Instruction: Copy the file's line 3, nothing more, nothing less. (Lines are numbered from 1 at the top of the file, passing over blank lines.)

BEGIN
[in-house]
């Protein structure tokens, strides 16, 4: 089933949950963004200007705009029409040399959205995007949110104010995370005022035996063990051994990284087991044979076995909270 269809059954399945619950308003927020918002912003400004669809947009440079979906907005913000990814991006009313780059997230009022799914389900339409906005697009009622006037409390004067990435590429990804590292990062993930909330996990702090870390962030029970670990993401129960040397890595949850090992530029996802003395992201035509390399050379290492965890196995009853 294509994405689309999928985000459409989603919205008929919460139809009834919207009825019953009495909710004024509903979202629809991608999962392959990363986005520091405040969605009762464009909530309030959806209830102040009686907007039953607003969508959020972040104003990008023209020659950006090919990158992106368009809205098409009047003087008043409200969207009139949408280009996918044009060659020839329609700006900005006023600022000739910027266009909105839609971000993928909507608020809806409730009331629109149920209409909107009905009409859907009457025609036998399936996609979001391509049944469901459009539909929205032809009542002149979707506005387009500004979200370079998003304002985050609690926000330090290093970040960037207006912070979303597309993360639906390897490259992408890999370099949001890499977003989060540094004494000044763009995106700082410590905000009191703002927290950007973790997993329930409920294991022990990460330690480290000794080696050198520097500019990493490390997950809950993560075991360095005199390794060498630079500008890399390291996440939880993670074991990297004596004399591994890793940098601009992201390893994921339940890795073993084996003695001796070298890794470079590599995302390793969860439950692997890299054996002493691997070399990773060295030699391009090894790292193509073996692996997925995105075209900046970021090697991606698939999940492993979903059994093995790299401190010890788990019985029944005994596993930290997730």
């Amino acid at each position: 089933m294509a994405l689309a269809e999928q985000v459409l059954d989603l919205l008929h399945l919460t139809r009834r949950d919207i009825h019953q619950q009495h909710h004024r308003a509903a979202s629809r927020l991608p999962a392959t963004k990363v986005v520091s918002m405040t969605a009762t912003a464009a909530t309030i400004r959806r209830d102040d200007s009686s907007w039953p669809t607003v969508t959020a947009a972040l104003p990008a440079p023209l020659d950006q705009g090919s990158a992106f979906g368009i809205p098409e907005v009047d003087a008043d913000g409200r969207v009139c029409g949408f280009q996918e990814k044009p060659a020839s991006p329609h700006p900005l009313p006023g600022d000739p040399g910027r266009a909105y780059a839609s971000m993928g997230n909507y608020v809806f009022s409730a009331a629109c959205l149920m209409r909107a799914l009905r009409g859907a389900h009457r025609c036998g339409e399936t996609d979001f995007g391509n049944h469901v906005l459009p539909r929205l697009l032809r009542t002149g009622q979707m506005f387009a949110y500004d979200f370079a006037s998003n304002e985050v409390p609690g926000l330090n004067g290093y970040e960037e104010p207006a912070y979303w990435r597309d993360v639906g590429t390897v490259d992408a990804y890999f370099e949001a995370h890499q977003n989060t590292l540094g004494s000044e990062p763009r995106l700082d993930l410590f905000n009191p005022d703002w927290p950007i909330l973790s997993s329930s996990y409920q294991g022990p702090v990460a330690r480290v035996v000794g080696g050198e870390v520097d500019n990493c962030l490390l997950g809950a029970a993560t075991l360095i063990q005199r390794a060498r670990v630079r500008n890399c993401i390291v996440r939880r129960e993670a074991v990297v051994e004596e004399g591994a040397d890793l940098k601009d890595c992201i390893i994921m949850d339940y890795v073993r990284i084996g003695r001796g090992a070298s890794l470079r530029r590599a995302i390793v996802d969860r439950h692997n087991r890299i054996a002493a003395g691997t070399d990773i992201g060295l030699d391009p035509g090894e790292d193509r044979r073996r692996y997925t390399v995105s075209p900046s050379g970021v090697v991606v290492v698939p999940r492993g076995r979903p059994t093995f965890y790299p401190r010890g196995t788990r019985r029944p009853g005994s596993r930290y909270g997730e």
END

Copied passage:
């Amino acid at each position: 089933m294509a994405l689309a269809e999928q985000v459409l059954d989603l919205l008929h399945l919460t139809r009834r949950d919207i009825h019953q619950q009495h909710h004024r308003a509903a979202s629809r927020l991608p999962a392959t963004k990363v986005v520091s918002m405040t969605a009762t912003a464009a909530t309030i400004r959806r209830d102040d200007s009686s907007w039953p669809t607003v969508t959020a947009a972040l104003p990008a440079p023209l020659d950006q705009g090919s990158a992106f979906g368009i809205p098409e907005v009047d003087a008043d913000g409200r969207v009139c029409g949408f280009q996918e990814k044009p060659a020839s991006p329609h700006p900005l009313p006023g600022d000739p040399g910027r266009a909105y780059a839609s971000m993928g997230n909507y608020v809806f009022s409730a009331a629109c959205l149920m209409r909107a799914l009905r009409g859907a389900h009457r025609c036998g339409e399936t996609d979001f995007g391509n049944h469901v906005l459009p539909r929205l697009l032809r009542t002149g009622q979707m506005f387009a949110y500004d979200f370079a006037s998003n304002e985050v409390p609690g926000l330090n004067g290093y970040e960037e104010p207006a912070y979303w990435r597309d993360v639906g590429t390897v490259d992408a990804y890999f370099e949001a995370h890499q977003n989060t590292l540094g004494s000044e990062p763009r995106l700082d993930l410590f905000n009191p005022d703002w927290p950007i909330l973790s997993s329930s996990y409920q294991g022990p702090v990460a330690r480290v035996v000794g080696g050198e870390v520097d500019n990493c962030l490390l997950g809950a029970a993560t075991l360095i063990q005199r390794a060498r670990v630079r500008n890399c993401i390291v996440r939880r129960e993670a074991v990297v051994e004596e004399g591994a040397d890793l940098k601009d890595c992201i390893i994921m949850d339940y890795v073993r990284i084996g003695r001796g090992a070298s890794l470079r530029r590599a995302i390793v996802d969860r439950h692997n087991r890299i054996a002493a003395g691997t070399d990773i992201g060295l030699d391009p035509g090894e790292d193509r044979r073996r692996y997925t390399v995105s075209p900046s050379g970021v090697v991606v290492v698939p999940r492993g076995r979903p059994t093995f965890y790299p401190r010890g196995t788990r019985r029944p009853g005994s596993r930290y909270g997730e």